When John Munyarugamba confronted a woman who had tried to harm him during the Rwandan genocide, neither his professors nor fellow students knew what to expect. The woman, caught by surprise in front of foreigners, denied ever trying to hurt Munyarugamba or any of his relatives. Nevertheless, after Munyarugamba insisted, she admitted her guilt and apologized. After this, Munyarugamba was able to walk away in peace.
As part of the online course HRTS 3080: Advanced Topics in Human Rights: Connecting a cross culture — Rwanda, a group of students and faculty visited the African country this summer. The course, taught by Sarita Cargas and Elizabeth Sausel, was divided into six weeks of online study and two weeks abroad in Rwanda. Six students went on the trip, facilitated by Lindsey Miller and Andrea Miller.
After a genocide led by Hutu tribesmen resulted in an estimated 200,000 Rwandan deaths, a new system to try citizens for war crimes was put in place by Minister of Justice Tharcisse Karugarama. The new judicial system consisted of training citizens to serve as justices in their communities and try those suspected of genocide. Though some were sentenced to time in prison, most were simply made to confess and apologize for their participation.
Afterward, convicted individuals were forgiven and reintegrated into communities. This culture of forgiveness and letting go was something the Webster group was able to see when Munyarugamba confronted the woman who had tried to harm him more than a decade ago.
“They just moved on as a society, they can forgive and learn to live together,” senior speech communications and human rights double major Justin Raymundo said.
They visited the capital Kigali, Munyarugamba’s home town of Murambi, and the Island of Nkombo among other places.
When talking about the island visit, Raymundo began tearing up. In Nkombo, most of the population is younger than 13 years old. It was here students witnessed cases of malnutrition, foot disease and a severe shortage of running water.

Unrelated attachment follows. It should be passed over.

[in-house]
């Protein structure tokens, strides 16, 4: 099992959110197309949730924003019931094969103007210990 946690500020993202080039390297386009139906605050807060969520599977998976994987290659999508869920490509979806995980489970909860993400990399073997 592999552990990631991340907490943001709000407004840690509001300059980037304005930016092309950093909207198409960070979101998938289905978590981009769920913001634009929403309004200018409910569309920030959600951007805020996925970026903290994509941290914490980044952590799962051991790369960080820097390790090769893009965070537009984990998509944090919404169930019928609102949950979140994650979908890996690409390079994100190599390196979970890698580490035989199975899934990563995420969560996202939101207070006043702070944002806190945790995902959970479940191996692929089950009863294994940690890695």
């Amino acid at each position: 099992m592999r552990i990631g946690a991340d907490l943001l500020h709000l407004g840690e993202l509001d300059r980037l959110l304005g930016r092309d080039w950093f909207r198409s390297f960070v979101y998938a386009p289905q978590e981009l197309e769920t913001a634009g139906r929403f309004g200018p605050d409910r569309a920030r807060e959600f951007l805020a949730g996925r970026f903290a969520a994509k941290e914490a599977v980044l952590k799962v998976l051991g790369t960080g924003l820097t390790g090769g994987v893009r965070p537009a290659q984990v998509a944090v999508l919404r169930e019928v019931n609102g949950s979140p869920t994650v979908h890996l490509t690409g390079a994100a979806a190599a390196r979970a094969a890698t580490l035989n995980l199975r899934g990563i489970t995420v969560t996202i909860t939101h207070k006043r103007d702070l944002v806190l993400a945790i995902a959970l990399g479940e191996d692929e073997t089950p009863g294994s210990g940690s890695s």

With a weak economy based on fishing and a negative stigma due to ethnic diversity, the island’s issues consist of many layers, making them more difficult to solve. For example, although UNICEF built a school in Nkombo, the Nkombian people still face educational problems.
“A lot of the aid is controlled by different kinds of religious groups,” Jeffrey Wilhite, junior psychology major, said. “The government gives Catholic, Episcopalian and other religions money.”
Leaving the island was hard for the group, who discussed how the trip changed their perspective on food shortages.
“When we (went) back to our hotel rooms, these people are still going to be hungry,” said Webster graduate Zach Treadway.
“Food is so important to them, they walk miles to get food,” Raymundo said.
Rwanda is still very much present in the minds of those who went. Miller said pictures of the trip remind her of the wide range of emotions she felt during the two weeks.
“I don’t want to look at the pictures, it’s too much,” Miller said.
Though most of the students admit to being sad, enraged and feeling helpless at times, they would do it all again.
When reflecting upon the beauty of Rwanda’s landscape, the students remembered a saying — “God travels the world by day but sleeps in Rwanda.”